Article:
As I begin this draft, I am hoping to talk about the joy I take in mathematics, my sense of wonder, and something called “beginner’s mind”. We’ll see how it goes.
But first let me just talk about what’s been happening.
Once again, no posts went out last weekend. This time I had a different excuse.
Saturday morning, when I should have been drafting a happenings post, I discovered that I needed a mathematics fix. Never mind what I was supposed to do, I needed to do some mathematics. So I did.
I spent all of last Saturday and half of Sunday looking at regression (OLS, ordinary least squares). Finally, Sunday afternoon I returned to orbital mechanics. But that didn’t give me enough time to finish off a technical post.
As for the blog itself, sometime in the afternoon of June 10, one of the color posts (the CIE chromaticity chart) surpassed my only Fourier analysis post, moving into second place all-time.
First place is held by the first post relating the angle and axis of rotation to the matrix describing the rotation. (Over just the past year, that post is only fourth — but it was published long before the others and has a huge lead for all time.)
Oh, when I was reviewing the previous happenings post this morning — the May 29 post that originally said April 29 — I discovered that my attempts to cross out “April 29”, rather than to simply replace it, had succeeded in messing up the end of the post, putting lines through all of the stuff about comments, and the previous post!
Thanks to WordPress’s saving previous versions, however, I was able to restore the wrong-dated version — and made a clean correction without inadvertent cross-outs.
Okay, let me try talking about the joy I take in mathematics.
Let me begin with my inner child. Turning my kid loose in the morning is fairly straightforward nowadays, now that I know the rules.
Once in a while, my kid doesn’t even have to get up from the computer; he knows that he wants to work on something I was doing recently. And in that case, it’s usually a computation.
Sometimes it’s something where I’m struggling with the details. I’m very sure of what I’m supposed to do, and I’m just trying to get all the pieces right. This leads to a satisfied “okay” when I’m done. I have confirmed my understanding.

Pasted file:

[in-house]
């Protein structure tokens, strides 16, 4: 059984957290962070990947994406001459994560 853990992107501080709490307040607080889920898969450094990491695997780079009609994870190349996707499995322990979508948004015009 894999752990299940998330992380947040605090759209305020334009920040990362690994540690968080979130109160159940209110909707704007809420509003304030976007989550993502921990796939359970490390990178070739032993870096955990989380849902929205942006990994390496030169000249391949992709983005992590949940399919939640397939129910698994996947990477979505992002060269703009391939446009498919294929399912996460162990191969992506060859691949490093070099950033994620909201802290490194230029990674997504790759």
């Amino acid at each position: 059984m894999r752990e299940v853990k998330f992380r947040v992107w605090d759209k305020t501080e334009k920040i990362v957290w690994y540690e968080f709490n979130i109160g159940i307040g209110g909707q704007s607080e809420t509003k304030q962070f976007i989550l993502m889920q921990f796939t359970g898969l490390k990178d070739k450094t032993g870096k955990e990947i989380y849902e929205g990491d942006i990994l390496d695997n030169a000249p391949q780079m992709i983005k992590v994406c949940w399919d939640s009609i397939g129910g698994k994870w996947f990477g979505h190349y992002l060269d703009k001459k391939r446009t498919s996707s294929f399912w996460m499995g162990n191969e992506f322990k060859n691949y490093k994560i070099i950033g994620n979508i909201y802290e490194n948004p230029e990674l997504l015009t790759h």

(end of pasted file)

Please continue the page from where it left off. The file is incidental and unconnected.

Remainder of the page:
Sometimes, instead, I’m trying to figure out what someone did, by doing some computations, and seeing if I get their answer.
I can’t begin to tell you how many times I have found a description too vague to be useful. So I roll up my sleeves and try things, until I match their answer. This often leads to a noisy “yes, yes, yes!”. I have answered the question: what the hell did they do?
Anyway, if I’m in the middle of either of those kinds of calculations, there’s a good chance that my kid wants to pick them up again as soon as possible. And he’s been known to work way past his one hour allotment for play.
And that’s more than okay. Frankly, my grown-up is always happy when the kid is being “productive”.
My kid is not the only one who’s allowed to do that… my grown-up likes computation, too.
While I’m on the subject, let me say that I am always thrilled when I find an easier way to do something than the one I found in a book.
More often than not, however, there is no such exciting computation beckoning to my inner child. Now, my usual preparations in the morning give me ample opportunity to consider the books on the two bookcases directly in front of me, and all the books on the small desk and the small table (the books I want to read, and the books I have specific problems in). If my kid wants to play with any of these books, I know it even before I’m ready to turn him loose.
But if none of those books excites him, then I get up and walk toward my library.
I’ve been known not to make it — on the way there is yet another small table covered with books. This is effectively a “library cart”, holding random books that have not been re-shelved. Every once in a while something on that table grabs the kid’s attention as he passes by.
In any case, my kid is free to pick up any math book — actually, any quantitative book — any one at all that strikes his fancy.
As I said once before, I sometimes hesitated to pick up a book for no better reason than that it was different from what I was working on. After a couple of days of that, I decided that it was perfectly okay for my kid to shake my grown-up out of his rut. Sometimes that’s exactly why he picks up some particular book.
Still, he doesn’t do that very often. Sometimes my kid is looking for something he can compute.
I really like getting answers to problems.
I’m not sure what to say here. Only once in the past 20 years have I used calculus for work — and it was fun and satisfying; but much of my success with my colleagues comes from the fact that I take a personal delight in giving them numerical answers to their questions.
But sometimes, instead of looking for answers, my kid wants to indulge our sense of wonder.
And that’s a whole ‘nother topic, so I’ll leave you wondering.
Now I have an orbit post to work on for the blog… and the math of Boolean equations to make some progess in.